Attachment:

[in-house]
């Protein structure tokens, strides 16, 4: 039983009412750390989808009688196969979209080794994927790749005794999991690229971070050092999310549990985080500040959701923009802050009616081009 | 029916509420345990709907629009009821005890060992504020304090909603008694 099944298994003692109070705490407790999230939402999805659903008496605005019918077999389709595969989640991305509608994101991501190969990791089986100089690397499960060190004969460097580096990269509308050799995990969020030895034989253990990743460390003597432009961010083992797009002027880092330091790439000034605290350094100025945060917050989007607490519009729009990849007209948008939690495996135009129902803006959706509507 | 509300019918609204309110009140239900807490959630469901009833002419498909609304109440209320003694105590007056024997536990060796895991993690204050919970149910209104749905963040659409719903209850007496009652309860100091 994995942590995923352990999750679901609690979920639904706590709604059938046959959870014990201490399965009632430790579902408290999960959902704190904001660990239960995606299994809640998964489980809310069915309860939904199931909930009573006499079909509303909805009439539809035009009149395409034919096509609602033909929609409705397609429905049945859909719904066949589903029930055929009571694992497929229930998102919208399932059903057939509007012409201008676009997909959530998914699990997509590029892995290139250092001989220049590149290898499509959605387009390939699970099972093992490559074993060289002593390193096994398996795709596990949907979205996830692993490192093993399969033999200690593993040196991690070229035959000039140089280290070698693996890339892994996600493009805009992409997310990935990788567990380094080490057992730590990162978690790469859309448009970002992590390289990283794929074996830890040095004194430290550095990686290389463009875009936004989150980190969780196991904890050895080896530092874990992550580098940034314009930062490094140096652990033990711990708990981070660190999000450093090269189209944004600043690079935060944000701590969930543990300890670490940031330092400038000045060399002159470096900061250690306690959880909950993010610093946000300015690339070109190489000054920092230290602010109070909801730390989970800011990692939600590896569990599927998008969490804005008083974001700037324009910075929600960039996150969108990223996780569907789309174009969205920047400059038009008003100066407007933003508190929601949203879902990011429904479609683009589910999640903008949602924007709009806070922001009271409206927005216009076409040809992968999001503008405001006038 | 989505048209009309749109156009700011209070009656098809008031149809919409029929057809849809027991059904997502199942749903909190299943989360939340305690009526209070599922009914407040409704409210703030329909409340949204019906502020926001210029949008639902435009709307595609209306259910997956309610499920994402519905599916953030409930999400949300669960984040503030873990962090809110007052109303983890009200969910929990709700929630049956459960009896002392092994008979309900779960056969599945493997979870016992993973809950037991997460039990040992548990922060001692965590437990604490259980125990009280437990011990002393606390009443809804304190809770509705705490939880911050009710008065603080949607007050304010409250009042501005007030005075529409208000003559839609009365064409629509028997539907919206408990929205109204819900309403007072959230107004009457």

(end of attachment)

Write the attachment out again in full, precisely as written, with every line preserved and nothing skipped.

[in-house]
């Protein structure tokens, strides 16, 4: 039983009412750390989808009688196969979209080794994927790749005794999991690229971070050092999310549990985080500040959701923009802050009616081009 | 029916509420345990709907629009009821005890060992504020304090909603008694 099944298994003692109070705490407790999230939402999805659903008496605005019918077999389709595969989640991305509608994101991501190969990791089986100089690397499960060190004969460097580096990269509308050799995990969020030895034989253990990743460390003597432009961010083992797009002027880092330091790439000034605290350094100025945060917050989007607490519009729009990849007209948008939690495996135009129902803006959706509507 | 509300019918609204309110009140239900807490959630469901009833002419498909609304109440209320003694105590007056024997536990060796895991993690204050919970149910209104749905963040659409719903209850007496009652309860100091 994995942590995923352990999750679901609690979920639904706590709604059938046959959870014990201490399965009632430790579902408290999960959902704190904001660990239960995606299994809640998964489980809310069915309860939904199931909930009573006499079909509303909805009439539809035009009149395409034919096509609602033909929609409705397609429905049945859909719904066949589903029930055929009571694992497929229930998102919208399932059903057939509007012409201008676009997909959530998914699990997509590029892995290139250092001989220049590149290898499509959605387009390939699970099972093992490559074993060289002593390193096994398996795709596990949907979205996830692993490192093993399969033999200690593993040196991690070229035959000039140089280290070698693996890339892994996600493009805009992409997310990935990788567990380094080490057992730590990162978690790469859309448009970002992590390289990283794929074996830890040095004194430290550095990686290389463009875009936004989150980190969780196991904890050895080896530092874990992550580098940034314009930062490094140096652990033990711990708990981070660190999000450093090269189209944004600043690079935060944000701590969930543990300890670490940031330092400038000045060399002159470096900061250690306690959880909950993010610093946000300015690339070109190489000054920092230290602010109070909801730390989970800011990692939600590896569990599927998008969490804005008083974001700037324009910075929600960039996150969108990223996780569907789309174009969205920047400059038009008003100066407007933003508190929601949203879902990011429904479609683009589910999640903008949602924007709009806070922001009271409206927005216009076409040809992968999001503008405001006038 | 989505048209009309749109156009700011209070009656098809008031149809919409029929057809849809027991059904997502199942749903909190299943989360939340305690009526209070599922009914407040409704409210703030329909409340949204019906502020926001210029949008639902435009709307595609209306259910997956309610499920994402519905599916953030409930999400949300669960984040503030873990962090809110007052109303983890009200969910929990709700929630049956459960009896002392092994008979309900779960056969599945493997979870016992993973809950037991997460039990040992548990922060001692965590437990604490259980125990009280437990011990002393606390009443809804304190809770509705705490939880911050009710008065603080949607007050304010409250009042501005007030005075529409208000003559839609009365064409629509028997539907919206408990929205109204819900309403007072959230107004009457």